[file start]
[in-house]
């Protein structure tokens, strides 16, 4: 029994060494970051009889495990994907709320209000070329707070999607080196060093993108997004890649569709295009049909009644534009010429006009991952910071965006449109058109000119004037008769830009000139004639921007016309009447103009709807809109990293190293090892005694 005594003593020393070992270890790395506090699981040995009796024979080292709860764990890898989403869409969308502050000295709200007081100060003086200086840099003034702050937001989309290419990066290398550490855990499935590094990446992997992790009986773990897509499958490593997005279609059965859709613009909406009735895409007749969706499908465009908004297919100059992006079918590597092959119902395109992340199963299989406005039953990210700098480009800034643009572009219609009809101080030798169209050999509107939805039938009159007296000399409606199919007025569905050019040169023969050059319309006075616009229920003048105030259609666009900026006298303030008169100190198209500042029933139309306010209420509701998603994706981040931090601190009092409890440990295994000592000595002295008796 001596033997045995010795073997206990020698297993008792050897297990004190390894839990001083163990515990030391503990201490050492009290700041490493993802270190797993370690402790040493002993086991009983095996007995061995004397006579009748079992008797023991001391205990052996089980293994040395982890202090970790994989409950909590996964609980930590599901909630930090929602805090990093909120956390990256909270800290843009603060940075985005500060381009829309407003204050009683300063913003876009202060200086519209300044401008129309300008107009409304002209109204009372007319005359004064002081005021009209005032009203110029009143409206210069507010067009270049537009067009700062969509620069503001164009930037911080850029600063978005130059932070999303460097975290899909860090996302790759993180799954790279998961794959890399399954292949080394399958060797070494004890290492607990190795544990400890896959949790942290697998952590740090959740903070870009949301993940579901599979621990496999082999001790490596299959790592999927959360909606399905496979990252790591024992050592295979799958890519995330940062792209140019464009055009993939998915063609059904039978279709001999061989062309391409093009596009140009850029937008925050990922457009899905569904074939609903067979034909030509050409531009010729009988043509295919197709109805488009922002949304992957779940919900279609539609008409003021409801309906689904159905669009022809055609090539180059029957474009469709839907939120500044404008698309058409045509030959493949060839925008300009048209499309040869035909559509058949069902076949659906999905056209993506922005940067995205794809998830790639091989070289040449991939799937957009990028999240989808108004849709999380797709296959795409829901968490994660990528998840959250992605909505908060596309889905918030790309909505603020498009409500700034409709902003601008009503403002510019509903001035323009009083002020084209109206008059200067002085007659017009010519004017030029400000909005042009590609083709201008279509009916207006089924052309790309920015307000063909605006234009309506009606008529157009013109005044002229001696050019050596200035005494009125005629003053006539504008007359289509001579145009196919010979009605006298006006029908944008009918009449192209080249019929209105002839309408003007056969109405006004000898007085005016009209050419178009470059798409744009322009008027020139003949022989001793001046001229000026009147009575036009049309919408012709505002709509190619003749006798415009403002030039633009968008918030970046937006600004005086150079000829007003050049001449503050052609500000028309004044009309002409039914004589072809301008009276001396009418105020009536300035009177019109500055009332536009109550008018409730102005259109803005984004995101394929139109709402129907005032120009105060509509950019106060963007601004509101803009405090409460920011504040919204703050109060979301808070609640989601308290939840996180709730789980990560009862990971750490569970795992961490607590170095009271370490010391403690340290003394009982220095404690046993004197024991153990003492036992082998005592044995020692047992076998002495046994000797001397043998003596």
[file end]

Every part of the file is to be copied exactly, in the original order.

[in-house]
């Protein structure tokens, strides 16, 4: 029994060494970051009889495990994907709320209000070329707070999607080196060093993108997004890649569709295009049909009644534009010429006009991952910071965006449109058109000119004037008769830009000139004639921007016309009447103009709807809109990293190293090892005694 005594003593020393070992270890790395506090699981040995009796024979080292709860764990890898989403869409969308502050000295709200007081100060003086200086840099003034702050937001989309290419990066290398550490855990499935590094990446992997992790009986773990897509499958490593997005279609059965859709613009909406009735895409007749969706499908465009908004297919100059992006079918590597092959119902395109992340199963299989406005039953990210700098480009800034643009572009219609009809101080030798169209050999509107939805039938009159007296000399409606199919007025569905050019040169023969050059319309006075616009229920003048105030259609666009900026006298303030008169100190198209500042029933139309306010209420509701998603994706981040931090601190009092409890440990295994000592000595002295008796 001596033997045995010795073997206990020698297993008792050897297990004190390894839990001083163990515990030391503990201490050492009290700041490493993802270190797993370690402790040493002993086991009983095996007995061995004397006579009748079992008797023991001391205990052996089980293994040395982890202090970790994989409950909590996964609980930590599901909630930090929602805090990093909120956390990256909270800290843009603060940075985005500060381009829309407003204050009683300063913003876009202060200086519209300044401008129309300008107009409304002209109204009372007319005359004064002081005021009209005032009203110029009143409206210069507010067009270049537009067009700062969509620069503001164009930037911080850029600063978005130059932070999303460097975290899909860090996302790759993180799954790279998961794959890399399954292949080394399958060797070494004890290492607990190795544990400890896959949790942290697998952590740090959740903070870009949301993940579901599979621990496999082999001790490596299959790592999927959360909606399905496979990252790591024992050592295979799958890519995330940062792209140019464009055009993939998915063609059904039978279709001999061989062309391409093009596009140009850029937008925050990922457009899905569904074939609903067979034909030509050409531009010729009988043509295919197709109805488009922002949304992957779940919900279609539609008409003021409801309906689904159905669009022809055609090539180059029957474009469709839907939120500044404008698309058409045509030959493949060839925008300009048209499309040869035909559509058949069902076949659906999905056209993506922005940067995205794809998830790639091989070289040449991939799937957009990028999240989808108004849709999380797709296959795409829901968490994660990528998840959250992605909505908060596309889905918030790309909505603020498009409500700034409709902003601008009503403002510019509903001035323009009083002020084209109206008059200067002085007659017009010519004017030029400000909005042009590609083709201008279509009916207006089924052309790309920015307000063909605006234009309506009606008529157009013109005044002229001696050019050596200035005494009125005629003053006539504008007359289509001579145009196919010979009605006298006006029908944008009918009449192209080249019929209105002839309408003007056969109405006004000898007085005016009209050419178009470059798409744009322009008027020139003949022989001793001046001229000026009147009575036009049309919408012709505002709509190619003749006798415009403002030039633009968008918030970046937006600004005086150079000829007003050049001449503050052609500000028309004044009309002409039914004589072809301008009276001396009418105020009536300035009177019109500055009332536009109550008018409730102005259109803005984004995101394929139109709402129907005032120009105060509509950019106060963007601004509101803009405090409460920011504040919204703050109060979301808070609640989601308290939840996180709730789980990560009862990971750490569970795992961490607590170095009271370490010391403690340290003394009982220095404690046993004197024991153990003492036992082998005592044995020692047992076998002495046994000797001397043998003596």